Paris concentrates this week on the best of fashion. The second day of the men’s fashion shows offered a fireworks show between the most diverse styles and worlds. From the chic comfort of Lemaire to the nice Martians of Walter Van Beirendonck passing by the playful psychopaths of Louis-Gabriel Nouchi, there was plenty to choose from on Wednesday.
At Lemaire’s, the guests had been warned: “Take your mittens”. To face the freezing cold in the large courtyard of the Jussieu faculty, which hosts the parade, it would actually take a little more. Welcomed by tea and coffee, a mini-hot water bottle and a blanket, the public warmed up as best they could, while the first models began to stride across this space open to all winds, swept by sharp drafts.
Station hall, large forecourt of a business district or university entrance? It doesn’t matter, it’s a place of life that comes alive before our eyes in a well-regulated ballet, with city traffic as a soundtrack. We meet, stare at each other, we greet each other. Some models lean against a railing, or lean against a column. They sometimes stop to chat on a bench, when they are not running across the square.
Muffled up in protective coats, tied at the waist with a belt, or in down jackets threaded over thick sweaters, dressed in woolen or leather pants, the models come and go incessantly. Men give each other a quick wave, their sketchbooks under their arms, while the women, in woolen jackets and skorts, clink their high-heeled boots on the cobblestones. They often superimpose trousers, skirt, blouse, shirt and jacket, all cut from the same light silk.
Loose coats, anoraks, jackets with fur collars, sweaters tied around the neck on a large cardigan, duffle coat… The collection designed by Christophe Lemaire and Sarah-Linh Tran gives pride of place to warm materials and comfortable cuts, favoring a certain fluidity. A model even goes out in a pajama suit, while several opt for big socks and slippers. This practical side is embodied in particular by large messenger bags to be carried over the shoulder, which we imagine full of files. The palette is neutral and autumnal. Only a hint of red here and there, a gray blue and leafy green brighten up the whole.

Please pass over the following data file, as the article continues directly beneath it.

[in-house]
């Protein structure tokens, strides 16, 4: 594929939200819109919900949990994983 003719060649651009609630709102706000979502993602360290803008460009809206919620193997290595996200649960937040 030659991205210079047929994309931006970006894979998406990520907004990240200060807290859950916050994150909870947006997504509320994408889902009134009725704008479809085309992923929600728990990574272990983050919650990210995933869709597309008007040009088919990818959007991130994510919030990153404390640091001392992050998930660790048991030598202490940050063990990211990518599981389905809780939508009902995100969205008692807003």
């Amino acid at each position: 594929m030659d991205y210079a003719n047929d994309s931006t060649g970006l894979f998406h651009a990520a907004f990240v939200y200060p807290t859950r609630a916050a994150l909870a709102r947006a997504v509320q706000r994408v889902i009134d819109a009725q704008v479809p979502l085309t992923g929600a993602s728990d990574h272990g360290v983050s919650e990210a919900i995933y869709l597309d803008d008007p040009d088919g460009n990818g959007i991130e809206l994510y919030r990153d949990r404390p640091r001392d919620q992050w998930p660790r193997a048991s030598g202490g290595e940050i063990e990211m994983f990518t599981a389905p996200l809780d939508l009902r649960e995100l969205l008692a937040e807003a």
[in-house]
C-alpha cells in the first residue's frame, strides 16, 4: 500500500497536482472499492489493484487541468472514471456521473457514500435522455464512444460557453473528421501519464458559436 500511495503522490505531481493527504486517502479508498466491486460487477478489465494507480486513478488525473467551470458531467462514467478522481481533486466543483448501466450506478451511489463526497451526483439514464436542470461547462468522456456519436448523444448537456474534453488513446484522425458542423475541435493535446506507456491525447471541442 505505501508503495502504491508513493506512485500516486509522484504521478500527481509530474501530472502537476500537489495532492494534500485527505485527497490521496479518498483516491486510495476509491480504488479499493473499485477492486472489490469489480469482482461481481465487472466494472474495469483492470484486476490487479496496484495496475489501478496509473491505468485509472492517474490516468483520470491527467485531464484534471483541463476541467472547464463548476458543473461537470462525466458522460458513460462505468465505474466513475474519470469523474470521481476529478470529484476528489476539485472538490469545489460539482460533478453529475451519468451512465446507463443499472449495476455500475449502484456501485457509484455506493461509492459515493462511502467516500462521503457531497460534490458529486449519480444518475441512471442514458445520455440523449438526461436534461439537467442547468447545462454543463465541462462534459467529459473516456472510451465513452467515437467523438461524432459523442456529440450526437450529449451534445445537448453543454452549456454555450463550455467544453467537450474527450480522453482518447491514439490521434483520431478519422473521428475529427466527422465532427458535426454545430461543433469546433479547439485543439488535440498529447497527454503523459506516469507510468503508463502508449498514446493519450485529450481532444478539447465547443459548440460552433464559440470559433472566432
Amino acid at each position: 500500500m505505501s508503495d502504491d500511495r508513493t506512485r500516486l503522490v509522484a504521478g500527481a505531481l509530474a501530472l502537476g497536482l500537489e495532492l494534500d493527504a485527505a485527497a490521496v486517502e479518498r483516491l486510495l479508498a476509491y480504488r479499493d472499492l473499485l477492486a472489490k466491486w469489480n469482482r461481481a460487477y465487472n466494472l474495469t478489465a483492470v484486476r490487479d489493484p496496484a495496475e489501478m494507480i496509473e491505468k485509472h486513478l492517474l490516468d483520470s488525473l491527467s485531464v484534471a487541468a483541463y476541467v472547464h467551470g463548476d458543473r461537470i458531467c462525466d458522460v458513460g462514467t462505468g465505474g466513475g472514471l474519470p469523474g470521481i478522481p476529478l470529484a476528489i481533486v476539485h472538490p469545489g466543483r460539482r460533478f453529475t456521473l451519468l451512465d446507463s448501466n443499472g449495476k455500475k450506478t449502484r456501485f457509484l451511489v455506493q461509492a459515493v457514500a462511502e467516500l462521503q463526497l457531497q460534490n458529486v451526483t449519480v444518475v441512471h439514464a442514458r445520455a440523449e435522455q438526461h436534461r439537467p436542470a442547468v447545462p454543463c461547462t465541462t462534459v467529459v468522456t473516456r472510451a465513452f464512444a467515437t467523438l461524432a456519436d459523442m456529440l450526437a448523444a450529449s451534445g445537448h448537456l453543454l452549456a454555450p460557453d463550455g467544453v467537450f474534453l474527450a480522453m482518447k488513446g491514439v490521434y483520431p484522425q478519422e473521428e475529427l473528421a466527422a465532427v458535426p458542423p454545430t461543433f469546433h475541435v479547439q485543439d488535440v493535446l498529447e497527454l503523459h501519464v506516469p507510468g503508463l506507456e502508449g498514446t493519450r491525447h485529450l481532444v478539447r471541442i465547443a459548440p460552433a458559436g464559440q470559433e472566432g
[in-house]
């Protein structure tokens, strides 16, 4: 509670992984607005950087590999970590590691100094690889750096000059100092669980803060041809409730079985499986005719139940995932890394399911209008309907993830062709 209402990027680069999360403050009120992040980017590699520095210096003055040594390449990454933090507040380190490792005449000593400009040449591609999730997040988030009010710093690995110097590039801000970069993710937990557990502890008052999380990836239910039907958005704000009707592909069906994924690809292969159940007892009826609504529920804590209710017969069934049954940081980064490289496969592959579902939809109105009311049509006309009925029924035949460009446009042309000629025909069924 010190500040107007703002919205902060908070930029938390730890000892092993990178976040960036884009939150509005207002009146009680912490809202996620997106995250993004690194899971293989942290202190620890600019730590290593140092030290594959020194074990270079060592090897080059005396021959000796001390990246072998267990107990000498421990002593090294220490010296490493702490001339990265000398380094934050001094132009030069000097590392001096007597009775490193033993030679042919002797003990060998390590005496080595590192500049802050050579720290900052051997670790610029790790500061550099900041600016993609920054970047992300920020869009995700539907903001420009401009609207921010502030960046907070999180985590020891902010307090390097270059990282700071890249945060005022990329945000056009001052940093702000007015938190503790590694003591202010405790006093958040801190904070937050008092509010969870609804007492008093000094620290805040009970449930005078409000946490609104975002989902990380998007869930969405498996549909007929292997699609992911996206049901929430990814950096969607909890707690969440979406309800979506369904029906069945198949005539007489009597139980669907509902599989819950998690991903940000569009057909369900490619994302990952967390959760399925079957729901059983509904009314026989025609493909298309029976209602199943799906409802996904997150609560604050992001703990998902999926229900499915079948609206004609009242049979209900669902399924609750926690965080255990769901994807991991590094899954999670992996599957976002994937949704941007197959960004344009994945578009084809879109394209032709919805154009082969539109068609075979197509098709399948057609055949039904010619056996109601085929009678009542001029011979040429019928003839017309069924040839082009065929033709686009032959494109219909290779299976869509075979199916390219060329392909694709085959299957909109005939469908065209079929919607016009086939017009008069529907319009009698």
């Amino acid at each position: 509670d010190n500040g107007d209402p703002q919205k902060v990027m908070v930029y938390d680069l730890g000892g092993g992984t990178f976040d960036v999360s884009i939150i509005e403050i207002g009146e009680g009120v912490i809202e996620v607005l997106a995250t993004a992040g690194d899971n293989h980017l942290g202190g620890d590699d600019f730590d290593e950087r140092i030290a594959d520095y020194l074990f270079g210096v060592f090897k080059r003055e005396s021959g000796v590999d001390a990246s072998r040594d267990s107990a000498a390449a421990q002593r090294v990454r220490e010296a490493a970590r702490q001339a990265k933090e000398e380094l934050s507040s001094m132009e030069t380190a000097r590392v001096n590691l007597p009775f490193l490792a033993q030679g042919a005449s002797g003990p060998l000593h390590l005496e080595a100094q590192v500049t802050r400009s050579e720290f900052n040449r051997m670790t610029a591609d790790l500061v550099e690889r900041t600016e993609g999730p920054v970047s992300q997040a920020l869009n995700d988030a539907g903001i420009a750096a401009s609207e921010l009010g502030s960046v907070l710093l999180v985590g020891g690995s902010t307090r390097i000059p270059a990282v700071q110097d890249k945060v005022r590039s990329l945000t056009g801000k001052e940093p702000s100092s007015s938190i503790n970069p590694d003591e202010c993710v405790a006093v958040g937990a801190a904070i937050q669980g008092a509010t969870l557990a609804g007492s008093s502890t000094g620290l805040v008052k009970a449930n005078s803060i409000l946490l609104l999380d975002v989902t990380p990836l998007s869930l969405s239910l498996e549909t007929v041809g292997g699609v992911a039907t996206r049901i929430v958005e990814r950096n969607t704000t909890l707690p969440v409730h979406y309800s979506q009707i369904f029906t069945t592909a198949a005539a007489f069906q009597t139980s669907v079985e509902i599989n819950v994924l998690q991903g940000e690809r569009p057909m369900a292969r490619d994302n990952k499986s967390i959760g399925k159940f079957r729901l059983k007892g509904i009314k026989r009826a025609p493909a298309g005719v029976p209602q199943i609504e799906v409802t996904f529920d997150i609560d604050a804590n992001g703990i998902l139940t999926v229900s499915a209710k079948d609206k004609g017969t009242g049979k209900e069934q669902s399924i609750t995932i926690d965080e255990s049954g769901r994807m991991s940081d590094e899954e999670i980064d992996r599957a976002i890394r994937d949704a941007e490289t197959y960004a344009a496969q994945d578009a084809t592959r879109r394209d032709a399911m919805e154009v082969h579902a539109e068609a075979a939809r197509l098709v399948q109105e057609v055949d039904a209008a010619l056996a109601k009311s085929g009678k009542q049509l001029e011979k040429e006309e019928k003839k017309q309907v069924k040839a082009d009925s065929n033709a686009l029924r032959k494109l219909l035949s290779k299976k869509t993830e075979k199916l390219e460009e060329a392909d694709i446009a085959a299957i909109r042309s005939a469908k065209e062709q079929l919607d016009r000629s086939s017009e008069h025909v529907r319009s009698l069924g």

At Walter Van Beirendonck, the extraterrestrials wait three good quarters of an hour, but end up landing on the red carpet in the Salle Wagram. They are decked out in sorts of rubber suction cups, planted like mushrooms on their heads, arms, and torsos, incorporated into their chic tweed suits or monochrome vinyl outfits, red, black green, etc.
This inflatable accessory is also available in transparent plastic. It is round and small or lengthens, seizing coats-life jackets. It is found in the form of puffy pockets on the front of a jacket. Sometimes, the entire jacket is made up of these mini buoys, fitted with their mouthpiece and plug to be inflated as desired in order to set the desired volume. Elsewhere, plastic bubble wrap is used to make a waterproof jacket.
The marine theme also shines through in a series of brightly colored fishnet-like pieces sprinkled with crystals, which imprison heads or torsos in bodysuits. The theme is taken up in fishnet stockings. The designer also uses faux leather and leatherette to make puffy jackets and pants.
These strange characters come to earth as friends, as they proclaim on their knitwear with naive drawings illustrated with planets populated by animals. As always, Walter Van Beirendonck appears as a fervent anti-militarist in his slogans.
Complete change of register at Louis-Gabriel Nouchi, which plunges us into a horror film, with red light, faces splattered with blood, long latex gloves and shirts, split t-shirts, as if lacerated with a cutter or devoré jersey knitwear . Don’t even miss the cellophane to wrap the corpses, which we find in the drape of a tight t-shirt.
Louis-Gabriel Nouchi was inspired by the novel American Psycho by Bret Easton Ellis and his psychopathic hero, both golden boy and serial killer, to denounce his violence and “his toxic masculinity”. The opportunity, once again for the designer, to initiate a reflection by playing with the elements of the genre. Thus, as accessories, he offers the unmistakable axes and chainsaws, but covered in recycled leather, therefore “unseated”,
It alternates the silhouettes of businessmen focusing on the tailoring. The proportions and constructions of the suits have been revised with marked shoulders, slightly offset in the sleeve, for an Eighties look. Jackets are pinched on one side for a draped effect. Total looks in banker’s blue or black, with long coats with slits on the sides, give way to a series of activewear garments with lycra leggings worn directly under flowing shirts or jackets.
The designer is introducing leather this season by partnering with manufacturer Ecco Laser, which has notably developed transparent skin-like leather using a method of tanning parchment, in which it cuts suits, t-shirts and long coats.
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